Silverman raises an interesting point by citing Matthew 6:5, which comes in the context of Jesus outlining in the Sermon on the Mount the proper way for his disciples to give alms, pray and fast. Jesus suggests in each case that there are dangers inherent in public piety, because the temptation is that they can be done for prestige, honor and personal glory. Jesus advises his disciples that it is best to pray, fast and give alms in a manner that does not attract attention to oneself.  Part of the passage in context, stopping just prior to the Lord’s Prayer, is as follows:


5 "And whenever you pray, do not be like the hypocrites; for they love to stand and pray in the synagogues and at the street corners, so that they may be seen by others. Truly I tell you, they have received their reward. 6 But whenever you pray, go into your room and shut the door and pray to your Father who is in secret; and your Father who sees in secret will reward you. 7 "When you are praying, do not heap up empty phrases as the Gentiles do; for they think that they will be heard because of their many words. 8 Do not be like them, for your Father knows what you need before you ask him. (NRSV)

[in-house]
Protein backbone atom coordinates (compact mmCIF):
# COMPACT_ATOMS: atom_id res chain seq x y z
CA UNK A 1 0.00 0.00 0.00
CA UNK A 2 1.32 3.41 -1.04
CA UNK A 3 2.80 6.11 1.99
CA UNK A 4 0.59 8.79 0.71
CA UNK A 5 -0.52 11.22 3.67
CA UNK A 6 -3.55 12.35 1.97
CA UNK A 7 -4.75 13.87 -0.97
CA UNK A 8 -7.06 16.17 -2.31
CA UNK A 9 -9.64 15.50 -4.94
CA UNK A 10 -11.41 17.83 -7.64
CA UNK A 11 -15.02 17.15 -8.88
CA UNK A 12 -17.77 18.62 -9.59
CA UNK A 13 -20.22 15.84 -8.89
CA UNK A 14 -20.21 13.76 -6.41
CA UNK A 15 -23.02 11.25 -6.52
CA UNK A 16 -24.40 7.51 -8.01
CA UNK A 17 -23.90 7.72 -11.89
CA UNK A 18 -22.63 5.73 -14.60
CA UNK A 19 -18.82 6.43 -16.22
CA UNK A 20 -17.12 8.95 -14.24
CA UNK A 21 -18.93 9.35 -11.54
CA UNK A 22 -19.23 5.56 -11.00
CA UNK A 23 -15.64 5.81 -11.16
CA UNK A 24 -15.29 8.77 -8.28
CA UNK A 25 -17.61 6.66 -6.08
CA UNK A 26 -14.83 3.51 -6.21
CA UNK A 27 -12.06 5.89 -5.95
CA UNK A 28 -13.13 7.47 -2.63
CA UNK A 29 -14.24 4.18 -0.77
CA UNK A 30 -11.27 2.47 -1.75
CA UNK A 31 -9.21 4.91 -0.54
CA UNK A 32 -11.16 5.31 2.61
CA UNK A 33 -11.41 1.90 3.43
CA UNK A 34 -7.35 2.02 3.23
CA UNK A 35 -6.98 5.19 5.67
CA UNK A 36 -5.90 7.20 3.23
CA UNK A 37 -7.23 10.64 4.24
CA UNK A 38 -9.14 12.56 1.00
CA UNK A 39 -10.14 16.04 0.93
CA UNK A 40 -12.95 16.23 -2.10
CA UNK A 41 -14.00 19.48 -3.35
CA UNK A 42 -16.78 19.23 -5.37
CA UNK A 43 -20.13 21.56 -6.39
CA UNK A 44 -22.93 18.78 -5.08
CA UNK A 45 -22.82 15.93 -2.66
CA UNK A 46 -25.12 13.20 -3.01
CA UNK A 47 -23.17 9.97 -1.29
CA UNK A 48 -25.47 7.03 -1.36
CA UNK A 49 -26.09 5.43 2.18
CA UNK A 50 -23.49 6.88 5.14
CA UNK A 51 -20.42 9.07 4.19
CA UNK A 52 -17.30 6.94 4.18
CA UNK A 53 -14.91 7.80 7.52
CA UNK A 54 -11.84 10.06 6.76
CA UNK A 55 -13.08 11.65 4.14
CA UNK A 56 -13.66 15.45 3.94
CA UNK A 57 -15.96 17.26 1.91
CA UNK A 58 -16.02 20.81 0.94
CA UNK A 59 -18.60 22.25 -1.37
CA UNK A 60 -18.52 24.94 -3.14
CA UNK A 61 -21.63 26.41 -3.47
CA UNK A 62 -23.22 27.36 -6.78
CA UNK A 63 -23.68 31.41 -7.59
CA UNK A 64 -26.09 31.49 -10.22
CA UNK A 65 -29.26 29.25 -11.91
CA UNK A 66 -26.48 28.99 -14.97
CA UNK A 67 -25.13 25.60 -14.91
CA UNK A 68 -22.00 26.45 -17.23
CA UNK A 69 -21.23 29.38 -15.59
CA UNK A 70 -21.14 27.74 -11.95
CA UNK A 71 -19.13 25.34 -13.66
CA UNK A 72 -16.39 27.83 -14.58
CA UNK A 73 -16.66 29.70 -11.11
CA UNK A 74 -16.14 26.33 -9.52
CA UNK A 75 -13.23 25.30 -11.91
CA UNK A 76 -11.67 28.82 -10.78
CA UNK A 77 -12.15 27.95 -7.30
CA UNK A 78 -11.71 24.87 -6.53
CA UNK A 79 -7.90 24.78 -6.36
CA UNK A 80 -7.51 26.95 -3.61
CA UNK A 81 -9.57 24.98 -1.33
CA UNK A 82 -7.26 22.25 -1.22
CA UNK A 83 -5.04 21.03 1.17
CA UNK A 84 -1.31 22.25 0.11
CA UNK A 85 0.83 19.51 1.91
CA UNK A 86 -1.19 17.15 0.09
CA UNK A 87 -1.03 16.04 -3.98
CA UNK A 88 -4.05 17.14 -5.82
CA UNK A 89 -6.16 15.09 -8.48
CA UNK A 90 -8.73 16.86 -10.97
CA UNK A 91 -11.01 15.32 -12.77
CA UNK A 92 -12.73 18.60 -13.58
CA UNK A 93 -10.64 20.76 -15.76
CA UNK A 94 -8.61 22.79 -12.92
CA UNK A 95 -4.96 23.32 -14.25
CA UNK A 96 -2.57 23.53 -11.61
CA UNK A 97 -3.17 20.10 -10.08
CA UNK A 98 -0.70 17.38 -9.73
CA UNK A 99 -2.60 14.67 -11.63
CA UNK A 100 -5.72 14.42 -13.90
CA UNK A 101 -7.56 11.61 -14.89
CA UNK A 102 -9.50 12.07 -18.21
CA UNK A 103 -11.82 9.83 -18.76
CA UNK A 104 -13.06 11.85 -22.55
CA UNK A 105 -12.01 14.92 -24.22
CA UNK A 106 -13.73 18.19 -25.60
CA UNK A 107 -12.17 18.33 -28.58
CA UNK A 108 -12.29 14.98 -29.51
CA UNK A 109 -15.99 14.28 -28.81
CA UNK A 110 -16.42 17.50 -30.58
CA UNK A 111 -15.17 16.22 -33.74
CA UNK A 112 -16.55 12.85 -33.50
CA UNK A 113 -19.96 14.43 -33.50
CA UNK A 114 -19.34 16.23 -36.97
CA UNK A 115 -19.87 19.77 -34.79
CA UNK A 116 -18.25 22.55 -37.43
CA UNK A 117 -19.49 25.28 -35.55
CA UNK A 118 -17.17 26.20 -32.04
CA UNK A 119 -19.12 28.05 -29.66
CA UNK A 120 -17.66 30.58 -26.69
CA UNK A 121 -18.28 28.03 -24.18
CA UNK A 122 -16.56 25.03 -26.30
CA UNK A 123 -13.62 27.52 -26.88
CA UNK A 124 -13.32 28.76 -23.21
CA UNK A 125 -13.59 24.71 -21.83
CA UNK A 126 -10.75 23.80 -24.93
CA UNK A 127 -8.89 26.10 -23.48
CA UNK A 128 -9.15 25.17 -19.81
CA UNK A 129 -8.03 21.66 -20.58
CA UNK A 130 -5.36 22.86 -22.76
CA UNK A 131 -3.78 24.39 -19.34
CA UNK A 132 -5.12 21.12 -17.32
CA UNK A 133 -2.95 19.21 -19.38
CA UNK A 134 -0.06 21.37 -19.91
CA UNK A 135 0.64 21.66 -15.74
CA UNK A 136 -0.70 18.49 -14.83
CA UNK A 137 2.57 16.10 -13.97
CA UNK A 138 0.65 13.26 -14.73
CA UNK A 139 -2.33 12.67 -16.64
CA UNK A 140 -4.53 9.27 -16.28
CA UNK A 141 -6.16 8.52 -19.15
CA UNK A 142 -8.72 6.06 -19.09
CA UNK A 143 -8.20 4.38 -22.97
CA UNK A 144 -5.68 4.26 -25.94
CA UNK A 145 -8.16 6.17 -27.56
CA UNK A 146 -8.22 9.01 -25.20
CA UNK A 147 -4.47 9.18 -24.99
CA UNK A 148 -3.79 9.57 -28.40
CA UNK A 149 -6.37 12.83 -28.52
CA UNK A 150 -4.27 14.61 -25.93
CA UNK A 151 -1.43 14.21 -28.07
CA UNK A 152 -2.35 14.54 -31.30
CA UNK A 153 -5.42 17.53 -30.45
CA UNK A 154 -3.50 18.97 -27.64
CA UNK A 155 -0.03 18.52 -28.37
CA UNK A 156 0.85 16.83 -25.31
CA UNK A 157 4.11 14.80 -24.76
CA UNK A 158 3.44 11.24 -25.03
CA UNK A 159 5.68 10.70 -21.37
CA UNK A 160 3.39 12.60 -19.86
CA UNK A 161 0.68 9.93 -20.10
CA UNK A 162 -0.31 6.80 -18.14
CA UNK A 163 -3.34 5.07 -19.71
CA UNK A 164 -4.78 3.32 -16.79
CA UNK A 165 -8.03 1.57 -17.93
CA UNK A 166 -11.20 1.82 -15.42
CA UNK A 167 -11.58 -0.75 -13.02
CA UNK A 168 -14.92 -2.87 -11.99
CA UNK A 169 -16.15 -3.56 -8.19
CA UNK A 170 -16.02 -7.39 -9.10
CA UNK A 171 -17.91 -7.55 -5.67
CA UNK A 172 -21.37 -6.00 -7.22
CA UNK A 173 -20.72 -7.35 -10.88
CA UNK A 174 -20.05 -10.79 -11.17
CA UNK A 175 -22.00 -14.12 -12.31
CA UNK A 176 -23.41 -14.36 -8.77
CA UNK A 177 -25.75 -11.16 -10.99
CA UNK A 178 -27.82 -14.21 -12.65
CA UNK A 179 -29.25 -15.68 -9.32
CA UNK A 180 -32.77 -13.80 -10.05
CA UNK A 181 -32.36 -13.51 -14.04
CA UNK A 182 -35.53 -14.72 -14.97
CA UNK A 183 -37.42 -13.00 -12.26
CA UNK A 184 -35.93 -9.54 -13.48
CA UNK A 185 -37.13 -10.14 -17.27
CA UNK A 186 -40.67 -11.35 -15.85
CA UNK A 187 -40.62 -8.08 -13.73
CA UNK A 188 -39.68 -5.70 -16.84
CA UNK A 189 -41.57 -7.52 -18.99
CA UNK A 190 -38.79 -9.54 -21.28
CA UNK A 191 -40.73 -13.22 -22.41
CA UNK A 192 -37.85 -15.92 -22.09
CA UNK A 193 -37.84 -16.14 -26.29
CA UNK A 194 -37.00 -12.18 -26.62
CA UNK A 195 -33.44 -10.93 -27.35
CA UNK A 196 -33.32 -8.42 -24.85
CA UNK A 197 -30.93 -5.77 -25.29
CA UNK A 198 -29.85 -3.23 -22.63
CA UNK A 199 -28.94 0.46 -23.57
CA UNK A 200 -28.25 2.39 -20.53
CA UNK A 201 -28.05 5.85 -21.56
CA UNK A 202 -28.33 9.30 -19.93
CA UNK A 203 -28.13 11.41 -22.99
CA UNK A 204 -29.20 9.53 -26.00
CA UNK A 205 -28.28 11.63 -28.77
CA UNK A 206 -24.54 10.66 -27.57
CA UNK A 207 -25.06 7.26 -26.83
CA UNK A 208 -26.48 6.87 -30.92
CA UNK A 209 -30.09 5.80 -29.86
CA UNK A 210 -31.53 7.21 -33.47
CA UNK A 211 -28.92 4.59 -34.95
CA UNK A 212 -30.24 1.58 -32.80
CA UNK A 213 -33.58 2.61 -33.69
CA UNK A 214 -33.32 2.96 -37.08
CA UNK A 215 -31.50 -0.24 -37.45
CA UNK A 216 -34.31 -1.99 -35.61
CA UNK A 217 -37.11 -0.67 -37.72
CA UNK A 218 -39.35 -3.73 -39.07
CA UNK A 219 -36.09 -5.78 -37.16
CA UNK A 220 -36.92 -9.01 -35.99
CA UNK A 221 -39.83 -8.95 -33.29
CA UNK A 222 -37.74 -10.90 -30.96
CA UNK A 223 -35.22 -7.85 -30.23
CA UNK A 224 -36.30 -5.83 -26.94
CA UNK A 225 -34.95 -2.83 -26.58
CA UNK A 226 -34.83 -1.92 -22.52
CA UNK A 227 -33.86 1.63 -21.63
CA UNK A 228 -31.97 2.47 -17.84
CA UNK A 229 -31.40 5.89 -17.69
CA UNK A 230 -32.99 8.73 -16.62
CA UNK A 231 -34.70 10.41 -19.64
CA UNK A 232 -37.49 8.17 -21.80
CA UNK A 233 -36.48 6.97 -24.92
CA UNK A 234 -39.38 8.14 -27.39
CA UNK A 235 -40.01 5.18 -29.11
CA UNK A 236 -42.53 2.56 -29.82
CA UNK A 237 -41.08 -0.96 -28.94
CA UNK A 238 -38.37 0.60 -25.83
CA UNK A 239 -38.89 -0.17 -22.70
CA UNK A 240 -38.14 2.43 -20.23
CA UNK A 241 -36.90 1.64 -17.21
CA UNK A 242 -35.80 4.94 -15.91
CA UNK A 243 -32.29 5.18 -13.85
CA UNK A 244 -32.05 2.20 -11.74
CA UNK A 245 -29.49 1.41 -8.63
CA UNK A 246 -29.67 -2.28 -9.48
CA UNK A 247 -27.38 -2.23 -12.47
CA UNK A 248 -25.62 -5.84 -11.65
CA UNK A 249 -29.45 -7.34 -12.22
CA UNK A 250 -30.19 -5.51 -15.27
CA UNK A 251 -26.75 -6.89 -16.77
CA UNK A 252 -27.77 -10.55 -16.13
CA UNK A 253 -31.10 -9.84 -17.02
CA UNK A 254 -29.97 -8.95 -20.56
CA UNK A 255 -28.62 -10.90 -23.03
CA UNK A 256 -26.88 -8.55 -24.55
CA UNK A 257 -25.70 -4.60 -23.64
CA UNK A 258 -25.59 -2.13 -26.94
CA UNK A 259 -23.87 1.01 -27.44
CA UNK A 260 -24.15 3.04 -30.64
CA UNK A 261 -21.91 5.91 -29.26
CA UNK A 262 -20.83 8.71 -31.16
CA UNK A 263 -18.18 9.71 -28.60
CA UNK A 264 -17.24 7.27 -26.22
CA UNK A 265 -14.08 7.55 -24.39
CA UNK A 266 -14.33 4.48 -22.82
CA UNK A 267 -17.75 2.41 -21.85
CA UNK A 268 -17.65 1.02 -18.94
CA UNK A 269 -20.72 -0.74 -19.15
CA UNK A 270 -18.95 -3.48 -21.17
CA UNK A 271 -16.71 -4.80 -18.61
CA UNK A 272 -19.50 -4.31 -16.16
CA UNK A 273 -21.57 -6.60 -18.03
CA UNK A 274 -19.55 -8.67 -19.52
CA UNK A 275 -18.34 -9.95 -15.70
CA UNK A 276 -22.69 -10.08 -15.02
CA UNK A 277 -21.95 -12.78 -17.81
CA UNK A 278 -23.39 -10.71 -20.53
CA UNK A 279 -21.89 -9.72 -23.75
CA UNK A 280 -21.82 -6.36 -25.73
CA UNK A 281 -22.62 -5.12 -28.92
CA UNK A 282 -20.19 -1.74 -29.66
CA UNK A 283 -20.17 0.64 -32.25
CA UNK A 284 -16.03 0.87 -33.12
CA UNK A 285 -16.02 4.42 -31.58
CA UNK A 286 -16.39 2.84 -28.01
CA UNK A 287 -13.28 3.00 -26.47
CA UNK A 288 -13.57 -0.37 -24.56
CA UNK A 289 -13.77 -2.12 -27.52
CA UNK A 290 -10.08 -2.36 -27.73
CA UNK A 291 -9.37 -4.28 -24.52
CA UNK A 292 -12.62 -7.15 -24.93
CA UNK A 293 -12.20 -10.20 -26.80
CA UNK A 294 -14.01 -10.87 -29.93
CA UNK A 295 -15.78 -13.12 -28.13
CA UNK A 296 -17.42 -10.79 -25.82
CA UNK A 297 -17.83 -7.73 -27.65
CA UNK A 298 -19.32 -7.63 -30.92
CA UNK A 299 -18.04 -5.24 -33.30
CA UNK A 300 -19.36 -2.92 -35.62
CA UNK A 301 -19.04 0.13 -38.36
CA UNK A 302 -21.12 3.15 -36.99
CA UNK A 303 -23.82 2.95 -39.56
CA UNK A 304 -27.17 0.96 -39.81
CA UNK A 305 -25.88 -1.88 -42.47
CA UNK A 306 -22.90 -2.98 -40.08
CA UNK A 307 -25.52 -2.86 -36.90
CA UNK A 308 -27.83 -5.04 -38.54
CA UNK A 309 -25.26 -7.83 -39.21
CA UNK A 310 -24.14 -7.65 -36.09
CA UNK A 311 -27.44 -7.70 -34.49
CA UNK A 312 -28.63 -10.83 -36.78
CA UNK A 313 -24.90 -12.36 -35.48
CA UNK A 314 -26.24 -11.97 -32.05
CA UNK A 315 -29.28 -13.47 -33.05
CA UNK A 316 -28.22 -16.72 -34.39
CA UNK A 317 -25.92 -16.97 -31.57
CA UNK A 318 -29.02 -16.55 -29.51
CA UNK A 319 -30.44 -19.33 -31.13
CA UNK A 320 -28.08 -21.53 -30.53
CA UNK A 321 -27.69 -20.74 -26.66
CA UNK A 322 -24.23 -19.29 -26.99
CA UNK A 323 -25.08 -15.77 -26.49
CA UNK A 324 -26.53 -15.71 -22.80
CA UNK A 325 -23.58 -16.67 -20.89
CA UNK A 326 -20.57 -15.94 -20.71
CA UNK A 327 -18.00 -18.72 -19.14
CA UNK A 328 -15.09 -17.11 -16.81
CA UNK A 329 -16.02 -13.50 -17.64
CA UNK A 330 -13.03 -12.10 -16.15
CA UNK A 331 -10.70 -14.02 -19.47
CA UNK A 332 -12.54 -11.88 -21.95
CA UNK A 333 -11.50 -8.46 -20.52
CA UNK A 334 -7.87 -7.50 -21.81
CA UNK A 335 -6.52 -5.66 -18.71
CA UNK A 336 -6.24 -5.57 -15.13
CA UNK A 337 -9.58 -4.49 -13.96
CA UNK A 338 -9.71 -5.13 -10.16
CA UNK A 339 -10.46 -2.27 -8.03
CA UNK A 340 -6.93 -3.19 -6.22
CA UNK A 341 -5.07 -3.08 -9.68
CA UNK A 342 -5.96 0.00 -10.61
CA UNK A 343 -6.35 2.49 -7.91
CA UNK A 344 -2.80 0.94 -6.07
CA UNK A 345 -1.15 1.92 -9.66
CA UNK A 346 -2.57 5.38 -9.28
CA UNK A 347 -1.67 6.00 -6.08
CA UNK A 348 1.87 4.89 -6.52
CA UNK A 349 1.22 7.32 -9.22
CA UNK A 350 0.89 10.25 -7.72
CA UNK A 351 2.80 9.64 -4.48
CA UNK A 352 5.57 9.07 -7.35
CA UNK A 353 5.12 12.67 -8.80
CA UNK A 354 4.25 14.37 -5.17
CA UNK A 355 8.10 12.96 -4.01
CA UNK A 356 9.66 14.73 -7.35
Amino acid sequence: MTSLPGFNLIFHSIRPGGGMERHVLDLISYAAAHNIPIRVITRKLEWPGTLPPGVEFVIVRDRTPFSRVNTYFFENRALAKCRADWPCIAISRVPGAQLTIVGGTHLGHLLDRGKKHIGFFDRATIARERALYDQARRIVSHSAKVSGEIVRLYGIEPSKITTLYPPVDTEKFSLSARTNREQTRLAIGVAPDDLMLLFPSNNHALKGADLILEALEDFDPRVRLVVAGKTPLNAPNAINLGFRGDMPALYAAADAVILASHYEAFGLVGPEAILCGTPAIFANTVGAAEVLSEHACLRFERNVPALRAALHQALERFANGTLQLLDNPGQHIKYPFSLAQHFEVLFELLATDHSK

Jesus’ teaching is real and genuine for all Christians: “And whenever you pray, do not be like the hypocrites; for they love to stand and pray in the synagogues and at the street corners, so that they may be seen by others. But whenever you pray, go into your room and shut the door and pray to your Father who is in secret; and your Father who sees in secret will reward you.” Does this mean that every public prayer is an example of hypocrisy, a word which in the original Greek designates an “actor”? No, but it does indicate that private prayer is done to create relationship with God, while public displays of religiosity are subject to doubt and could create a “showiness” to religion that Jesus warns against. It may even be that the one who engages in such public prayer may not be seeking to earn prestige or earthly rewards, but the dangers are present and anyone could succumb to them.

Let me be clear: I do not think Tim Tebow is a hypocrite or "full of crap", but there are spiritual dangers inherent in his position, for him especially. Yet, it is not up to me to judge his heart either, that is up to God (see e.g., Matthew 7:1-5, 13:24-30, if it is not too fundamentalist to point you there).  For all you know, I am the worst of hypocrites, writing this blog only to attract attention to my spiritual insights and hoping for human praise beyond measure. God knows, even if you do not. The same is true of Tebow. In any case, the atheist David Silverman has a point: what is the purpose of public religiosity and what are its dangers? Now, he might not see its personal, spiritual dangers, he might just read them at a social and cultural level, but in his quoting of Scripture and drawing attention to the possible temptations of  public piety, I’m with the fundamentalist, atheist.

John W. Martens